By Sunsara Taylor
January 18, 2012
The first time I stood up for abortion rights was back in 1994 in the middle of a freezing cold North Dakota winter. As I stood in the sub-freezing wind outside of that clinic, being screamed at by a hysterical mob of religious zealots, I was terrified. I had never even been out of town without my family before, had never been the object of so much passionate vitriol. But I had been simmering with anger ever since the first abortion doctor (Dr. David Gunn) was killed in front of his clinic down in Florida.
So even as fear coursed through my shivering body, I also felt for the first time that I was doing something that mattered more than myself. I knew that without access to safe abortions, women die. They die painfully and they die unnecessarily.
Outside that clinic, and later, inside the church where Operation Rescue was holding their sermons, I debated for hours with anti-abortion protesters and their leaders.
Back then, I was still a Christian (not a militant atheist as I am now) and so I debated scripture with Flip Benham of Operation Rescue and Frank Pavone, the head of Priests for Life. I tried to argue that Jesus was about love and compassion, that he was against death and suffering. They told me back that it was a woman’s place to be silent and to obey their husbands and fathers. I told them how women died in the back-alleys before abortion was legal. They told me that women who have sex outside of marriage are selfish, wicked, dirty and sinful.
It hurt to hear these things. Especially from a man wearing a priest’s collar, a symbol I had grown up revering.
But even back then, as a painfully shy teenager, I knew their arguments were wrong. It was probably the first time I felt confidence in my own moral conviction over the word of an authority figure.
Looking back almost two decades later, I recognize that that weekend influenced me more than anything I ever learned in the classroom. Those men, in their Christian fascist insistence on taking every word in the Bible literally, forced me to reexamine many life-long assumptions. Fortunately for me, someone loaned me a copy of Liberation Without Gods by Bob Avakian which helped me sort much of this out.
What I came to understand was that the anti-abortion movement really doesn’t give a rat’s ass about fetuses. Sure, they will use the fetus to play on people’s emotions, but when you get down to it the entire anti-abortion movement is driven by biblical scripture. In 1 Timothy 14-15, it explains that the only way women can redeem themselves for allegedly having caused original sin and the fall of man is by having children: And Adam was not deceived, but the woman being deceived was in the transgression. Notwithstanding she shall be saved in childbearing, if they continue in faith and charity and holiness with sobriety. This explains why every major anti-abortion organization is also anti-birth control.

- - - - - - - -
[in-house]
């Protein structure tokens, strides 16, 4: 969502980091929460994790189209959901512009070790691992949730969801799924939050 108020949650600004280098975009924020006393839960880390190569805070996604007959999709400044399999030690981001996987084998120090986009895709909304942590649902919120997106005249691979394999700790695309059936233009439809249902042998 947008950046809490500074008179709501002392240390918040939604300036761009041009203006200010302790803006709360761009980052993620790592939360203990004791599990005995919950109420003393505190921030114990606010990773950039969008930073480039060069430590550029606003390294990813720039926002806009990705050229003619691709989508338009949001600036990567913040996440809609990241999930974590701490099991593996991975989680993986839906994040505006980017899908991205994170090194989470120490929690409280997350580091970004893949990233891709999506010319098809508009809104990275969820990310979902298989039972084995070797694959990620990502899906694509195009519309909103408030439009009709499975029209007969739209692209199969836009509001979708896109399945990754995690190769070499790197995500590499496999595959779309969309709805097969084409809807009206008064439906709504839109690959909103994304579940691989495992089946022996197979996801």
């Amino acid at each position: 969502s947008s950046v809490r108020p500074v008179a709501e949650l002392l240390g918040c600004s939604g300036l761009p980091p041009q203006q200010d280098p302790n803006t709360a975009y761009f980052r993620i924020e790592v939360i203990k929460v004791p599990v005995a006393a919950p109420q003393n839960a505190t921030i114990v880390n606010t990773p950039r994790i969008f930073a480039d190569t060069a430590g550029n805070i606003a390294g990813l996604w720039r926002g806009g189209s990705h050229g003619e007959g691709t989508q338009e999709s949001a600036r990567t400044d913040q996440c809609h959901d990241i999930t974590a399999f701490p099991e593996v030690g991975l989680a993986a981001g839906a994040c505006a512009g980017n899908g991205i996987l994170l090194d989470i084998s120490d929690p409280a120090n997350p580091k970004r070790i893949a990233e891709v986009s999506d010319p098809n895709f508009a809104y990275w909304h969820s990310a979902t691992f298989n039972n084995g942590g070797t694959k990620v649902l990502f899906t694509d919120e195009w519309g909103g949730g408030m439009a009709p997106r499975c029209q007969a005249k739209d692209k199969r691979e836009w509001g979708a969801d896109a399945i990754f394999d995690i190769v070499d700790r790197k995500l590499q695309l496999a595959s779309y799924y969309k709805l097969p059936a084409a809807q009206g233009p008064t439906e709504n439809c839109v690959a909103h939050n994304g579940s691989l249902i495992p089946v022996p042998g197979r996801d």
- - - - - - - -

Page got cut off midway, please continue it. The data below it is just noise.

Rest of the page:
Besides, fetuses are not babies. They have the potential to become babies, but until they are born they are a subordinate part of a woman’s body. They have no independent social or biological existence.
The anti-abortion movement really would be more accurately named the forced-motherhood movement.
It has now been 18 winters since the first time I stood up for abortion rights. In that time, we have seen a dynamic where yesterday’s outrage becomes today’s compromise position and tomorrow’s limit of what seems possible.
Today, it doesn’t take an hours-long conversation with some of the most fanatical anti-abortion activists to recognize that we are experiencing an all out war on women. Last year, 92 restrictions were passed on abortion throughout the country. That shatters the previous record of 34 restrictions in 2005, under Bush. On New Year’s morning, a clinic was set on fire in Pensacola, Florida. And Barack Obama personally upheld the decision made by his head of Health and Human services to ban over-the-counter distribution of Plan B (emergency contraception).
The abortion wars will not just go on forever in the background. Eventually, one side is going to win. Today, we are dangerously close to and on a deadly trajectory towards losing this war.
Yet, we do not have to. There are millions and millions of us who do not believe women should be forced to have children against their will. It is time we stand up and make ourselves heard.
In closing, I will skip ahead to the next time I will stand up for abortion rights. And I will invite you to join me.
Come to DC on January 22 and 23 to mark the 39th anniversary of Roe v. Wade. Every year, hundreds of thousands of anti-abortion protesters show their faces to the world. They should not be the only voice. Read and add your name to this call. Give money to this effort. And, if it is at all possible, change your schedule and get yourself there.
Women who cannot decide for themselves when and whether to have children are not free. If women are not free, then no one is.
This post is part of the Intimate Wars Blog Series appearing at Fem2.0 and The Cafe on January 17-18, 2012 in celebration of the anniversary of Roe v. Wade and the release of Merle Hoffman’s memoir, Intimate Wars. You can purchase a copy of her book here. To submit a post for the blog series, please contact Fem2pt0, and don’t forget to follow us on Twitter using #intimatewars.